Liam’s Game Room #52 (Super Win The Game, PC)

Introduction

Super Win The Game is a Metroidvania platformer developed and published by Minor Key games for PC and Mac in 2014. This game was one of the first platformer games that I played that was PC/Mac exclusive because my experience with platformers tend to be more leaned towards Genesis and SNES platformers. This game is also the sequel to the critically acclaimed game You Must Win The Game which was released for PC/Mac in 2011. You Must Win The Game was as also a Metroidvania platformer but unlike Super Win The Game, it did not have any of the overworld maps or really much of a map at all.

Gameplay

The core gameplay of Super Win The game is based upon the sort of style that Zelda II: The Adventure of Link with an overworld section to decide where the player wishes to go. Once the player has found the location that they wish to enter, the game shifts from the overworld map to a 2D side scrolling platformer, although there will be specific areas that the area cannot access until the player has some more powerups. This sort of style is what is described as Metroidvania and this sort of style of game has been around for a little while.

The graphics of the game are really cool because the style of the game is very reminiscent of classic PC games from the 1980’s, but with a modern twist to them. There are also some options to make the outline of the screen make the game look like it is being run on an old CRT or on a classic PC monitor. These options really add to the really nice graphics because it allows for the player to have a realistic experience for people who have played on these older monitors. However, my problem I have had is that sometimes this can make me feel a bit dizzy because sometimes games can cause me motion sickness. Also, I find that the graphics and the detailing really stand out better when this CRT emulation mode is turned off, but that definitely will vary from player to player.

The next thing I really like is that the game requires the player to discover some areas on the map that might not look like place that can be entered to progress. Quite often, these locations will have secret gems, which are only used at the end of the game and for completing the game 100% and some of these gems are very well hidden. I found this to be awesome because sometimes I needed to find these secret ideas to progress, although I can see why it could potentially be frustrating for the player. The exploration is also required to find keys that will be needed to unlock some necessary doors that will open new sections of dungeons. This exploration element I find to be great because the game is making me look beyond the straight line that could easily have all the items that the player will be required to collect. I felt that exploring allowed me to feel like that I was actually making progress by searching in areas that were previously inaccessible.

This mandatory exploration might infuriate some players, but I felt that the amount of secrets in the game to be just right because it is not like everything in the game that is required is hidden. Some of the things like keys and gems cannot be collected until certain orbs and powerups have been collected. The game allows the player to explore the entirety of the levels towards of the game once all of the powerups have been collected, which I think is better because once the player knows what the powerups are, then it will be easier to explore.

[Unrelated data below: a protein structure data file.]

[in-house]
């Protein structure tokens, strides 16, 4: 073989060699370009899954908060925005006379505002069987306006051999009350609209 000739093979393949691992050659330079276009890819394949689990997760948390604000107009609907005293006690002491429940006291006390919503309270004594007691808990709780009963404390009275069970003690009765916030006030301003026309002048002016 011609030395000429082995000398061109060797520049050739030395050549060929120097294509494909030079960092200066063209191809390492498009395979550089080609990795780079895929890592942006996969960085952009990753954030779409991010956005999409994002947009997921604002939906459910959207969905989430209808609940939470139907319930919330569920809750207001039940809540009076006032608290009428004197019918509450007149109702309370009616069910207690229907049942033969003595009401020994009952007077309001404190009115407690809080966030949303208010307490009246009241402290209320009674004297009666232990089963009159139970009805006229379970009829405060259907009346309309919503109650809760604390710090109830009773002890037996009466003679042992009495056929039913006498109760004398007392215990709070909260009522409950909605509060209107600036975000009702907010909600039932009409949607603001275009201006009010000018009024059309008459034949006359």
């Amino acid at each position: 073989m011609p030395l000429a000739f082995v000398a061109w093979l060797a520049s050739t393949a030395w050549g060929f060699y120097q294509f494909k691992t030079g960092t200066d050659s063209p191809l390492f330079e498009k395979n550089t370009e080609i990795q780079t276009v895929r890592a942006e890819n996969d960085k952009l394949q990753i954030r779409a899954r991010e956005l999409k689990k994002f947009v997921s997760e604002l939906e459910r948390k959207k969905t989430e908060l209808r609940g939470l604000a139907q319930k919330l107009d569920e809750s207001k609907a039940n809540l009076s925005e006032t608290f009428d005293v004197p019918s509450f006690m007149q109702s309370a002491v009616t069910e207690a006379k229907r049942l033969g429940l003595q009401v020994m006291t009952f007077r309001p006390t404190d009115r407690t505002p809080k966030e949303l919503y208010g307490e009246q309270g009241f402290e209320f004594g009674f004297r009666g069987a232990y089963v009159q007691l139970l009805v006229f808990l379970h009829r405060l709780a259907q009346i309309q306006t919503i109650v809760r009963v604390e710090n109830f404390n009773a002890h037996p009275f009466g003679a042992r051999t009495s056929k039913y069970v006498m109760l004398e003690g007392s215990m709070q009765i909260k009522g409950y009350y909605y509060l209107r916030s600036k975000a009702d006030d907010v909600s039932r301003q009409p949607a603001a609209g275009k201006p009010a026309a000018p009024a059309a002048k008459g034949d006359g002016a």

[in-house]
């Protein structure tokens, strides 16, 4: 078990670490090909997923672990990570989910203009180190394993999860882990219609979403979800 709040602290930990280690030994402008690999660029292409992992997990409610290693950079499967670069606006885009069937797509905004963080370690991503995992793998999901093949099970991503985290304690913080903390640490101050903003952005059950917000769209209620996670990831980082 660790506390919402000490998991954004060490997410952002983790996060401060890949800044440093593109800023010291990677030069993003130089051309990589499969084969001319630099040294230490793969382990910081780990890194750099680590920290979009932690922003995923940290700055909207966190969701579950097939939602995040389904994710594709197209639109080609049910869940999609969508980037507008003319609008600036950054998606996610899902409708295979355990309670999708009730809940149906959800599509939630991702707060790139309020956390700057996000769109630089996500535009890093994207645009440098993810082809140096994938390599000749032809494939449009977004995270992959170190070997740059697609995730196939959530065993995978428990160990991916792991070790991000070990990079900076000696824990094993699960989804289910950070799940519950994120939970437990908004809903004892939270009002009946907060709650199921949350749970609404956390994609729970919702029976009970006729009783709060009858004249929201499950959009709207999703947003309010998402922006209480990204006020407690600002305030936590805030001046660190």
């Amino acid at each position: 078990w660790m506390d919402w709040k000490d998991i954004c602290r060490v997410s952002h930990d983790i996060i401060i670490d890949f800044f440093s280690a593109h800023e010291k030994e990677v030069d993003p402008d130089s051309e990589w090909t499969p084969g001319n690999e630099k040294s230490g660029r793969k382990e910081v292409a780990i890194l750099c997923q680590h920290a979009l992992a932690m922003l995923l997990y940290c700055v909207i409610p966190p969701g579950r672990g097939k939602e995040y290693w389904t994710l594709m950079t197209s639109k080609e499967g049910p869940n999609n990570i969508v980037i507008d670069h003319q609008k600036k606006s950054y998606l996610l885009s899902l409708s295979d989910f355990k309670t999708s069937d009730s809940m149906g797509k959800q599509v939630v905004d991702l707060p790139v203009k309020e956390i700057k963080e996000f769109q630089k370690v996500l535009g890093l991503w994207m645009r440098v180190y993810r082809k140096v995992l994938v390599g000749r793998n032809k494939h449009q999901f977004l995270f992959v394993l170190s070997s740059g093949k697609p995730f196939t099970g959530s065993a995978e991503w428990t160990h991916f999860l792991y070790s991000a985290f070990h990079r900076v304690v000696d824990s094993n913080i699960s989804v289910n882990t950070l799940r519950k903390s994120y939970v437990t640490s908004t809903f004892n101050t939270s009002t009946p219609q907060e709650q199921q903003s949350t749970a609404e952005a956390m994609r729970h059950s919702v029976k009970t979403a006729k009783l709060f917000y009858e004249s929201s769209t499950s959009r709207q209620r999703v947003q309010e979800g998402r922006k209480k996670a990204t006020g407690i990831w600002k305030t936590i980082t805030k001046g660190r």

The difficulty of the game is really fair I found because even though some of the platforming sections towards the second half of the game can be very difficult, the player will not be required to repeat large sections of the dungeon over again. There are quite a lot of checkpoints throughout the dungeons indicated by bells, which can be rung at any time and these bells are plentiful throughout the game. I think that without these checkpoints, the game I would have found to be really unforgiving and borderline unbearable to beat.

The controls of the game are really good and very responsive, which means that if the player makes a mistake, it is down to the player. I think the control layout is quite simple and easy to learn, even on keyboard, which is a huge plus because there have been quite a few platformers that I have played on keyboard which have had issues with keyboard controls. Super Win The Game feels quite natural on keyboard and the options to rebind the keys makes the game tailorable for players who perhaps use different controller or keyboard setups. The responsiveness of the controls is perfect because there were no occasions where I felt that the controls were delayed and caused me to fail a jump.

Conclusion

Super Win The Game is really enjoyable to play because the controls feel fantastic and the framerate throughout the game is really consistent, which really allows the controls to feel really natural. The graphics options are vast considering the fact that the game is a retro inspired platformer, but it allows for player who are perhaps on lower performing computers to still be able to play the game. The detailing on the graphics is great, but not overly detailing which I feel might have taken away from the retro style that the developers wanted to depict. The required exploitation might be frustrating for some players, but I found that the amount that was hidden was spot on because if everything was hidden, then it might have annoyed me more. I definitely think that this game is worth checking out because the game is not much longer than 6 hours for a 100% playthrough and less than 4 hours if the player is not collecting everything.

8/10

Copyright ©2017 Liam Piper. All Images Used Under Fair Use

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